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Article date - 09 October 2017
Sutton-born soldier, Sergeant John ‘Jack’ Molyneux was awarded the highest military award available for his brave actions on the front near Langemarck, Belgium on 9 October 1917 when a British attack was held up by machine gun fire from a German trench.
Aged 26 at the time, John – known locally as Jack - organised a bombing party which captured the gun and killed the crew. He then jumped from the trench, calling for his comrades to follow him, running to a nearby house that was occupied by the enemy. Before any help could arrive, John became engaged in hand-to-hand combat. The enemy quickly surrendered and 20-30 prisoners were taken.
John was presented with the Victoria Cross – which he stated didn’t make him a proud man - on his return to Britain by King George V, and was given a hero’s welcome when he finally came home to St Helens.
100 years on, dozens of his descendants and their families – as well as a number of representatives from the military and St Helens Council - gathered at a special ceremony in Victoria Square as the Mayor of St Helens, Joe Pearson, lifted a Union flag to uncover a commemorative stone in John’s memory which reads ‘Sergeant John Molyneux Royal Fusiliers (City of London Regiment) 9 October 1917.’
A fitting rendition of ‘The Bluebells of Scotland’ was performed by local accordionist Jennie Nolan in tribute to John, who performed the Scottish folk song on the day he was honoured for his Victoria Cross at St Helens Town Hall on 1 January 1918.
Among multiple generations of family members, guests at the ceremony included Deputy Lieutenant Mr Alan Chick; Colonel Mike Glover (Lancs. Area Secretary The Royal Regiment of Fusiliers) (the regiment in which John served); Council Leader Barrie Grunewald; MP for St Helens South & Whiston, Marie Rimmer - and Seve Gomez-Aspron, the council's Armed Forces Champion.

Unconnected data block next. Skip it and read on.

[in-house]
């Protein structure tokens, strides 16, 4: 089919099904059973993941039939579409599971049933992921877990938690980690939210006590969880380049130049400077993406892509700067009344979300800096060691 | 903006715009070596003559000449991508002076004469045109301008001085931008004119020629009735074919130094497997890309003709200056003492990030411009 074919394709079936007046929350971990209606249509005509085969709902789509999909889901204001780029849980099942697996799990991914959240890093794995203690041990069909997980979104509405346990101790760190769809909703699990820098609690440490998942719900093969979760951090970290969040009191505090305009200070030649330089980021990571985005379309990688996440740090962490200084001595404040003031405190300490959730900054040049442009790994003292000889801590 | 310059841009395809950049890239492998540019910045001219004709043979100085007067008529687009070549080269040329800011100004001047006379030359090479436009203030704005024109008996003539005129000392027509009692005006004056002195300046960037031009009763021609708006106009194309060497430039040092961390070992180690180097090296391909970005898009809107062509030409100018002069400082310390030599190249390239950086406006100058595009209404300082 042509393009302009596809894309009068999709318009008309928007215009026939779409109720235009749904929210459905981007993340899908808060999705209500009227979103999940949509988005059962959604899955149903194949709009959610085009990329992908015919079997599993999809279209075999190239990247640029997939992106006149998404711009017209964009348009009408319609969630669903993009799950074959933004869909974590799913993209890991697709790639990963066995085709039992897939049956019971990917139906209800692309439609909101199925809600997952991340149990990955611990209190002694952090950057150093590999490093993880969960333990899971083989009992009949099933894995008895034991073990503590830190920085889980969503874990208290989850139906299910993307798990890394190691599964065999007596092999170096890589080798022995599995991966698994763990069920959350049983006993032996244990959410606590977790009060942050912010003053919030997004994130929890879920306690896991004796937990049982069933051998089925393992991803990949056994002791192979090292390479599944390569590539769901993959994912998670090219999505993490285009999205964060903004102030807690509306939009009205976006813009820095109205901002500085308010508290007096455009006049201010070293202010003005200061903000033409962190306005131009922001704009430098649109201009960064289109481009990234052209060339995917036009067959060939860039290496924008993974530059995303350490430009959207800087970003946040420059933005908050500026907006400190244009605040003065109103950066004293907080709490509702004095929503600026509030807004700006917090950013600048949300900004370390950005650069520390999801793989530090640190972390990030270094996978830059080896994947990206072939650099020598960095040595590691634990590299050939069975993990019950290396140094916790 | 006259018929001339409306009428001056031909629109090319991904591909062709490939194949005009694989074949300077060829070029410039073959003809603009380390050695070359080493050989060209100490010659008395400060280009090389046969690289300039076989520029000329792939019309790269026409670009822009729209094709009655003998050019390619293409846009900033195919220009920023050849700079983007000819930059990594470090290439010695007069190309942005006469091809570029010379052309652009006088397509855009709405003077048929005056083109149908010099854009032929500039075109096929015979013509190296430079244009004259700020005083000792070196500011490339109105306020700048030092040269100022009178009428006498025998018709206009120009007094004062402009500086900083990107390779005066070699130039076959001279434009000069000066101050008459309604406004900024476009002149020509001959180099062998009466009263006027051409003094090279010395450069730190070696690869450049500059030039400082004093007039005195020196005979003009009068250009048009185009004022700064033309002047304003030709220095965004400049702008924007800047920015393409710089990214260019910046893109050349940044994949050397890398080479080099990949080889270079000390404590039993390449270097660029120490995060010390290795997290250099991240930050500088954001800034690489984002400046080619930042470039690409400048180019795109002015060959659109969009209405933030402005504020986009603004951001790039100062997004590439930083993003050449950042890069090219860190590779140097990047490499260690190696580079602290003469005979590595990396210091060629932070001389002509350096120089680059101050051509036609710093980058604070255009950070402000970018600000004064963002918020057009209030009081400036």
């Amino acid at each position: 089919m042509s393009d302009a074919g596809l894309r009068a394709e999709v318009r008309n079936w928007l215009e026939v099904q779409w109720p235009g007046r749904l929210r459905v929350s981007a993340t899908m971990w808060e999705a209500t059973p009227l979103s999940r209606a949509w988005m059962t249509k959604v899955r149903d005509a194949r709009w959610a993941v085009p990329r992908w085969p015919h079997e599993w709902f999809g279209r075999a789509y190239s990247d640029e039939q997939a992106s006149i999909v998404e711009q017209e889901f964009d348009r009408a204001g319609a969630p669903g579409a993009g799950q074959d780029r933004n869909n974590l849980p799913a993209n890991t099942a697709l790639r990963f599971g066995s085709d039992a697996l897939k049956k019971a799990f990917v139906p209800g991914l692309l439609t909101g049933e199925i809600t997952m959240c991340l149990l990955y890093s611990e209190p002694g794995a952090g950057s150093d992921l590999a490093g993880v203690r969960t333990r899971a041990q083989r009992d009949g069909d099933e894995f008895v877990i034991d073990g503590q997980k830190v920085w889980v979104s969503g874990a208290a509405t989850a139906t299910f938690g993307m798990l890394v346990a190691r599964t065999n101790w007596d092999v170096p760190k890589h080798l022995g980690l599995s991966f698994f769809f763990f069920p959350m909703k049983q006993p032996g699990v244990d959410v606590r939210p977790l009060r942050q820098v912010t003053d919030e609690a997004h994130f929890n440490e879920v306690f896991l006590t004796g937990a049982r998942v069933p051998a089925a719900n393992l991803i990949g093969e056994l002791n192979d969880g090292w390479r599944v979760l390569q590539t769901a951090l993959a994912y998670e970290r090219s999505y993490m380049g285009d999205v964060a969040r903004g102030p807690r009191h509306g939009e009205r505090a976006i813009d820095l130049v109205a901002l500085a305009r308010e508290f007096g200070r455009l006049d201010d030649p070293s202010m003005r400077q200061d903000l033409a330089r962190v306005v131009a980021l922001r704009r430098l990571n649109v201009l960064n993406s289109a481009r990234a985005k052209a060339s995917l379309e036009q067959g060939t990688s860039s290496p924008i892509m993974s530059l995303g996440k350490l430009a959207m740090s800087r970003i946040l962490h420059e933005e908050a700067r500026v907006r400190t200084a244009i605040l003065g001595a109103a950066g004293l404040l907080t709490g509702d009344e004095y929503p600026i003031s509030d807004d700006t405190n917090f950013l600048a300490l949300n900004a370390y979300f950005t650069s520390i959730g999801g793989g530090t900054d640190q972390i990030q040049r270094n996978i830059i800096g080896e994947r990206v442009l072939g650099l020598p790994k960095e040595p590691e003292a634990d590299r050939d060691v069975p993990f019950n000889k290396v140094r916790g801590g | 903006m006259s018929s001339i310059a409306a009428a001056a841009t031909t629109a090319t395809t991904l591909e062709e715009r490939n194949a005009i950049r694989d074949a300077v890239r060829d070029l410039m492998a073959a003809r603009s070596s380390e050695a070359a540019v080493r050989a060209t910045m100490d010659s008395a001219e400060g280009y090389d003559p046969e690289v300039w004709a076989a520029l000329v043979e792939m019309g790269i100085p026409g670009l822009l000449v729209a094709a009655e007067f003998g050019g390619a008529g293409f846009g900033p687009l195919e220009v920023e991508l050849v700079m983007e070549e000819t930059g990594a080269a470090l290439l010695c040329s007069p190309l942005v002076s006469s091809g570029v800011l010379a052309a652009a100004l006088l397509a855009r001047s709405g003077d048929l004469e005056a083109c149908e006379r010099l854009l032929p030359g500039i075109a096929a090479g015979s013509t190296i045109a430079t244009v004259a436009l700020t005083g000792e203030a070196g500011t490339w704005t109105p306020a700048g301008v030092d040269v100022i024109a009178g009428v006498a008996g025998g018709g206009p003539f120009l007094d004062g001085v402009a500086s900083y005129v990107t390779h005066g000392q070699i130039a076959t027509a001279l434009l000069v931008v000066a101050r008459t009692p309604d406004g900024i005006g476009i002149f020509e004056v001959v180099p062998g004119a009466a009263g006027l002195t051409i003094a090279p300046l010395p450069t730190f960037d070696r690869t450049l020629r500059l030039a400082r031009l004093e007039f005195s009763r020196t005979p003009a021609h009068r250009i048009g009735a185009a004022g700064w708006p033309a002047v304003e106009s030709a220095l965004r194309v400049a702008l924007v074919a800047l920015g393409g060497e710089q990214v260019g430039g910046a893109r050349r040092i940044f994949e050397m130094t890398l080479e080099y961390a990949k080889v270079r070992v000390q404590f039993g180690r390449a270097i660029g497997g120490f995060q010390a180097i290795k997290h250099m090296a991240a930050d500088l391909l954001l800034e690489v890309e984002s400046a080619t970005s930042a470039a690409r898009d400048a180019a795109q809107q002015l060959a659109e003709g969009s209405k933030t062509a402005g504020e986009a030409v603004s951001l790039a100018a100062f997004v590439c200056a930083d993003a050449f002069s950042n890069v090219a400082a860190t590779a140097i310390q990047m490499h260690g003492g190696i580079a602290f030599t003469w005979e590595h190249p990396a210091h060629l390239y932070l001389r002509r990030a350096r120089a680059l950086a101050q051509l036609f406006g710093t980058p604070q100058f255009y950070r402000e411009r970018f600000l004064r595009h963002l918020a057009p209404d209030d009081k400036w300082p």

Speaking afterwards, Councillor Pearson said: “It’s a great privilege to be asked here today to unveil a commemorative stone in honour of Sergeant John Molyneux.
“Sergeant Molyneux’s story is one of great bravery and loyalty to his brothers in arms in the face of peril, but as John himself humbly says, it’s a story shared by so many young men – around the world – who went to war, with many never to return. Let us celebrate his valour and remember all those who fought for their country.”
The commemorative stone is part of a programme of work by St Helens Council and partners to honour the borough’s four VC recipients on the centenaries of their presentations.
In July this year, Sergeant Molyneux was also honoured by St Helens Council when a new street in Sutton was named John Molyneux V.C Close – while an honorary paving stone was laid in Victoria Square in 2015 in recognition of Company Sergeant Major Frederick William Hall, once of Ormskirk Street, who was killed in action in Belgium during the Second Battle of Ypres.
Meanwhile, the Newton and Earlestown Community Group are also raising funds to erect a statue in 2018 to commemorate Newton-born Private Norman Harvey, who received his Victoria Cross for actions in battle at Ingoyhem, Belgium in October 1918. Norman’s battalion was stopped by machine gun fire and suffering casualties when he ran forward and engaged the enemy single-handed, killing two, wounding one and capturing 12 men and two guns. A Newton street has already been named in his honour.
The final VC recipient is Corporal John Thomas Davies, who, on 24 March 1918, leapt to defend his comrades as they retreated, firing his Lewis gun into the enemy and stalling their advance. Captured and later released, John spent the majority of his life in St Helens, and was buried in St Helens Cemetery upon his death in 1955. Plans to commemorate John will be revealed next year on the centenary of his VC presentation.
Sergeant John Molyneux passed away on 25 March 1972 at Ashtons Green Home in Parr, aged 81. He was cremated at St Helens Cemetery and his ashes were scattered in the Garden of Remembrance.